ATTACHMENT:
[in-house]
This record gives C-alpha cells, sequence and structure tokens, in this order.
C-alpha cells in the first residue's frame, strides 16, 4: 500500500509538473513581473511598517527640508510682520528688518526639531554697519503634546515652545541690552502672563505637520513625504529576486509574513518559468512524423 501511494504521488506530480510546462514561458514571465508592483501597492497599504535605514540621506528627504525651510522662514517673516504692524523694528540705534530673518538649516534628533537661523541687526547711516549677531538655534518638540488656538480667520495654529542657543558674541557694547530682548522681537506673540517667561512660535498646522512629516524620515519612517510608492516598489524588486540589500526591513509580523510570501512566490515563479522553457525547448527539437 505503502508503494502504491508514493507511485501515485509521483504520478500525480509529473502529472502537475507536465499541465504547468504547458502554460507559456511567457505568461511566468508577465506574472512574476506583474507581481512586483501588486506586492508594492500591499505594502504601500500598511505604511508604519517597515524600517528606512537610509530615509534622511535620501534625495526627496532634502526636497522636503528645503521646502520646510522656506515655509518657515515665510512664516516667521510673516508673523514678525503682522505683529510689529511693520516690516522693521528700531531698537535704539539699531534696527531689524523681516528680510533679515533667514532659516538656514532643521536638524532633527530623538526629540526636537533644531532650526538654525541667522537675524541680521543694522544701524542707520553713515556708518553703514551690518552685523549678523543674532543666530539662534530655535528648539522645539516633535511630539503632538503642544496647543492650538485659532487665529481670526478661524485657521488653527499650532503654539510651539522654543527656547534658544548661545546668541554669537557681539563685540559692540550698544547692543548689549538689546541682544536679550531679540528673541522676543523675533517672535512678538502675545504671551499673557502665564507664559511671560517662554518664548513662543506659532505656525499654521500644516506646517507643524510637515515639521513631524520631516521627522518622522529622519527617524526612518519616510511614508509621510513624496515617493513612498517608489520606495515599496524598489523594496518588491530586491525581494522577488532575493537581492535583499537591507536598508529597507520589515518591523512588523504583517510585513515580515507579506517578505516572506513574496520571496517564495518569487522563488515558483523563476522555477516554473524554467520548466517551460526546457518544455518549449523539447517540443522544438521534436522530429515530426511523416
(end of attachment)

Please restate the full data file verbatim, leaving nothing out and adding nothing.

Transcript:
[in-house]
This record gives C-alpha cells, sequence and structure tokens, in this order.
C-alpha cells in the first residue's frame, strides 16, 4: 500500500509538473513581473511598517527640508510682520528688518526639531554697519503634546515652545541690552502672563505637520513625504529576486509574513518559468512524423 501511494504521488506530480510546462514561458514571465508592483501597492497599504535605514540621506528627504525651510522662514517673516504692524523694528540705534530673518538649516534628533537661523541687526547711516549677531538655534518638540488656538480667520495654529542657543558674541557694547530682548522681537506673540517667561512660535498646522512629516524620515519612517510608492516598489524588486540589500526591513509580523510570501512566490515563479522553457525547448527539437 505503502508503494502504491508514493507511485501515485509521483504520478500525480509529473502529472502537475507536465499541465504547468504547458502554460507559456511567457505568461511566468508577465506574472512574476506583474507581481512586483501588486506586492508594492500591499505594502504601500500598511505604511508604519517597515524600517528606512537610509530615509534622511535620501534625495526627496532634502526636497522636503528645503521646502520646510522656506515655509518657515515665510512664516516667521510673516508673523514678525503682522505683529510689529511693520516690516522693521528700531531698537535704539539699531534696527531689524523681516528680510533679515533667514532659516538656514532643521536638524532633527530623538526629540526636537533644531532650526538654525541667522537675524541680521543694522544701524542707520553713515556708518553703514551690518552685523549678523543674532543666530539662534530655535528648539522645539516633535511630539503632538503642544496647543492650538485659532487665529481670526478661524485657521488653527499650532503654539510651539522654543527656547534658544548661545546668541554669537557681539563685540559692540550698544547692543548689549538689546541682544536679550531679540528673541522676543523675533517672535512678538502675545504671551499673557502665564507664559511671560517662554518664548513662543506659532505656525499654521500644516506646517507643524510637515515639521513631524520631516521627522518622522529622519527617524526612518519616510511614508509621510513624496515617493513612498517608489520606495515599496524598489523594496518588491530586491525581494522577488532575493537581492535583499537591507536598508529597507520589515518591523512588523504583517510585513515580515507579506517578505516572506513574496520571496517564495518569487522563488515558483523563476522555477516554473524554467520548466517551460526546457518544455518549449523539447517540443522544438521534436522530429515530426511523416